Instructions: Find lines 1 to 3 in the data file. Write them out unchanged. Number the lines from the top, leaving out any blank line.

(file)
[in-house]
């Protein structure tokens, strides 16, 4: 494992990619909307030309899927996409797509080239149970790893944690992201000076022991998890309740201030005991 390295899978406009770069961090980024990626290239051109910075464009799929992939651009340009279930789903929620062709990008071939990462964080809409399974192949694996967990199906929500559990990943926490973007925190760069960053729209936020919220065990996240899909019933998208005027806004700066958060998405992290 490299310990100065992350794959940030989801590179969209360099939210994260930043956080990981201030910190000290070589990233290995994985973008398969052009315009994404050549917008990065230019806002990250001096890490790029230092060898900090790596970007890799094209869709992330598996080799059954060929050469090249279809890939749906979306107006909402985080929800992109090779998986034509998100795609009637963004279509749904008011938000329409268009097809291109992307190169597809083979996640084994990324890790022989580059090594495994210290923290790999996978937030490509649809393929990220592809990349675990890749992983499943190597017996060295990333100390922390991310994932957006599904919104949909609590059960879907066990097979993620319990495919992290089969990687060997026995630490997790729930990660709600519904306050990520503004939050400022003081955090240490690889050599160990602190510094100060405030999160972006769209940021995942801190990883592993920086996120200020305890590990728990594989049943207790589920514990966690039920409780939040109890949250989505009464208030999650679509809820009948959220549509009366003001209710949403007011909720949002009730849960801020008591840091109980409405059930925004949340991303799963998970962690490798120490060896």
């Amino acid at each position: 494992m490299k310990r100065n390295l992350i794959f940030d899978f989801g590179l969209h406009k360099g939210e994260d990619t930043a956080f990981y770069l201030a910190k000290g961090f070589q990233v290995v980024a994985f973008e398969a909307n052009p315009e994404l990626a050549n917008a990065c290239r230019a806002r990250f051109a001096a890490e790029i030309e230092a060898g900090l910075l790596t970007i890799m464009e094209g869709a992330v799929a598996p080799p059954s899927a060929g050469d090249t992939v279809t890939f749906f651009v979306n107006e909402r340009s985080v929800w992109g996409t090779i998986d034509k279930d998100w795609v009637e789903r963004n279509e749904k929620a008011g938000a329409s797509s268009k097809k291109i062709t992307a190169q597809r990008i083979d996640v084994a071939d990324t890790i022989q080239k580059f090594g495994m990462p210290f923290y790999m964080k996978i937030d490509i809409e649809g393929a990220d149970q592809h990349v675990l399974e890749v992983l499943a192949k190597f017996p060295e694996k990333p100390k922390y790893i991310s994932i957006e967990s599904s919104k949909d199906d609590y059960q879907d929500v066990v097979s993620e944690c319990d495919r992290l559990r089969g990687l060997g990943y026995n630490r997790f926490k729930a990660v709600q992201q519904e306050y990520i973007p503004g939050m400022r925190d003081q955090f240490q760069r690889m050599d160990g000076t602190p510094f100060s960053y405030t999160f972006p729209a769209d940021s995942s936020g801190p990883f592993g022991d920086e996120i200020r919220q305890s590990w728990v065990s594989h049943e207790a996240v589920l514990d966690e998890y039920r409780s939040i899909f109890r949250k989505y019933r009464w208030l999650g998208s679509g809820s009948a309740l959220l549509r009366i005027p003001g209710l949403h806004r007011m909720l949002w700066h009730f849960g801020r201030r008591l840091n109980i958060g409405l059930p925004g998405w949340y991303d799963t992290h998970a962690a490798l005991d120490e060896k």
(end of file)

[in-house]
């Protein structure tokens, strides 16, 4: 494992990619909307030309899927996409797509080239149970790893944690992201000076022991998890309740201030005991 390295899978406009770069961090980024990626290239051109910075464009799929992939651009340009279930789903929620062709990008071939990462964080809409399974192949694996967990199906929500559990990943926490973007925190760069960053729209936020919220065990996240899909019933998208005027806004700066958060998405992290 490299310990100065992350794959940030989801590179969209360099939210994260930043956080990981201030910190000290070589990233290995994985973008398969052009315009994404050549917008990065230019806002990250001096890490790029230092060898900090790596970007890799094209869709992330598996080799059954060929050469090249279809890939749906979306107006909402985080929800992109090779998986034509998100795609009637963004279509749904008011938000329409268009097809291109992307190169597809083979996640084994990324890790022989580059090594495994210290923290790999996978937030490509649809393929990220592809990349675990890749992983499943190597017996060295990333100390922390991310994932957006599904919104949909609590059960879907066990097979993620319990495919992290089969990687060997026995630490997790729930990660709600519904306050990520503004939050400022003081955090240490690889050599160990602190510094100060405030999160972006769209940021995942801190990883592993920086996120200020305890590990728990594989049943207790589920514990966690039920409780939040109890949250989505009464208030999650679509809820009948959220549509009366003001209710949403007011909720949002009730849960801020008591840091109980409405059930925004949340991303799963998970962690490798120490060896």
């Amino acid at each position: 494992m490299k310990r100065n390295l992350i794959f940030d899978f989801g590179l969209h406009k360099g939210e994260d990619t930043a956080f990981y770069l201030a910190k000290g961090f070589q990233v290995v980024a994985f973008e398969a909307n052009p315009e994404l990626a050549n917008a990065c290239r230019a806002r990250f051109a001096a890490e790029i030309e230092a060898g900090l910075l790596t970007i890799m464009e094209g869709a992330v799929a598996p080799p059954s899927a060929g050469d090249t992939v279809t890939f749906f651009v979306n107006e909402r340009s985080v929800w992109g996409t090779i998986d034509k279930d998100w795609v009637e789903r963004n279509e749904k929620a008011g938000a329409s797509s268009k097809k291109i062709t992307a190169q597809r990008i083979d996640v084994a071939d990324t890790i022989q080239k580059f090594g495994m990462p210290f923290y790999m964080k996978i937030d490509i809409e649809g393929a990220d149970q592809h990349v675990l399974e890749v992983l499943a192949k190597f017996p060295e694996k990333p100390k922390y790893i991310s994932i957006e967990s599904s919104k949909d199906d609590y059960q879907d929500v066990v097979s993620e944690c319990d495919r992290l559990r089969g990687l060997g990943y026995n630490r997790f926490k729930a990660v709600q992201q519904e306050y990520i973007p503004g939050m400022r925190d003081q955090f240490q760069r690889m050599d160990g000076t602190p510094f100060s960053y405030t999160f972006p729209a769209d940021s995942s936020g801190p990883f592993g022991d920086e996120i200020r919220q305890s590990w728990v065990s594989h049943e207790a996240v589920l514990d966690e998890y039920r409780s939040i899909f109890r949250k989505y019933r009464w208030l999650g998208s679509g809820s009948a309740l959220l549509r009366i005027p003001g209710l949403h806004r007011m909720l949002w700066h009730f849960g801020r201030r008591l840091n109980i958060g409405l059930p925004g998405w949340y991303d799963t992290h998970a962690a490798l005991d120490e060896k």